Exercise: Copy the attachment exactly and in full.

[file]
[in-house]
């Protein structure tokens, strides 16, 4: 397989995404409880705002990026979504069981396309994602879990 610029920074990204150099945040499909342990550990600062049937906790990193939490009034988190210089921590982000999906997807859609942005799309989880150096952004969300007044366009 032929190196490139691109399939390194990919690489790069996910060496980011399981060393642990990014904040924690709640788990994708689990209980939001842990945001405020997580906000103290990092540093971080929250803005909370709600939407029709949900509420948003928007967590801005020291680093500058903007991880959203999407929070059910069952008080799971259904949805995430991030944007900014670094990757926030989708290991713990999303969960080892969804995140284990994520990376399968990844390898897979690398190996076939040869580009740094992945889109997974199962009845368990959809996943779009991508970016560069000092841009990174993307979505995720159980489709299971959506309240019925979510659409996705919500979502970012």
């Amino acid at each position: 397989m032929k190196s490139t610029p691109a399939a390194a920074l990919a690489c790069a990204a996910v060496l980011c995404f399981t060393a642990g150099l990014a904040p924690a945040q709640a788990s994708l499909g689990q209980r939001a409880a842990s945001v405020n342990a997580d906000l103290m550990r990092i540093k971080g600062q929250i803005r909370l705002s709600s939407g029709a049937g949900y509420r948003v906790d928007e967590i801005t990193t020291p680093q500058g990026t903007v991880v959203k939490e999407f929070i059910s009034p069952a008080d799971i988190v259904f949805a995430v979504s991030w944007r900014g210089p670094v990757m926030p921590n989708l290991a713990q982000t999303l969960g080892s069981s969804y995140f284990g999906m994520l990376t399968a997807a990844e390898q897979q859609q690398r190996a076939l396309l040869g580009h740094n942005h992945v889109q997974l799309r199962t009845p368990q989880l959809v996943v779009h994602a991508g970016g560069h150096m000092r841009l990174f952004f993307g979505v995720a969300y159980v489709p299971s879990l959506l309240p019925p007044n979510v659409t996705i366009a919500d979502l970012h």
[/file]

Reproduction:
[in-house]
């Protein structure tokens, strides 16, 4: 397989995404409880705002990026979504069981396309994602879990 610029920074990204150099945040499909342990550990600062049937906790990193939490009034988190210089921590982000999906997807859609942005799309989880150096952004969300007044366009 032929190196490139691109399939390194990919690489790069996910060496980011399981060393642990990014904040924690709640788990994708689990209980939001842990945001405020997580906000103290990092540093971080929250803005909370709600939407029709949900509420948003928007967590801005020291680093500058903007991880959203999407929070059910069952008080799971259904949805995430991030944007900014670094990757926030989708290991713990999303969960080892969804995140284990994520990376399968990844390898897979690398190996076939040869580009740094992945889109997974199962009845368990959809996943779009991508970016560069000092841009990174993307979505995720159980489709299971959506309240019925979510659409996705919500979502970012």
């Amino acid at each position: 397989m032929k190196s490139t610029p691109a399939a390194a920074l990919a690489c790069a990204a996910v060496l980011c995404f399981t060393a642990g150099l990014a904040p924690a945040q709640a788990s994708l499909g689990q209980r939001a409880a842990s945001v405020n342990a997580d906000l103290m550990r990092i540093k971080g600062q929250i803005r909370l705002s709600s939407g029709a049937g949900y509420r948003v906790d928007e967590i801005t990193t020291p680093q500058g990026t903007v991880v959203k939490e999407f929070i059910s009034p069952a008080d799971i988190v259904f949805a995430v979504s991030w944007r900014g210089p670094v990757m926030p921590n989708l290991a713990q982000t999303l969960g080892s069981s969804y995140f284990g999906m994520l990376t399968a997807a990844e390898q897979q859609q690398r190996a076939l396309l040869g580009h740094n942005h992945v889109q997974l799309r199962t009845p368990q989880l959809v996943v779009h994602a991508g970016g560069h150096m000092r841009l990174f952004f993307g979505v995720a969300y159980v489709p299971s879990l959506l309240p019925p007044n979510v659409t996705i366009a919500d979502l970012h």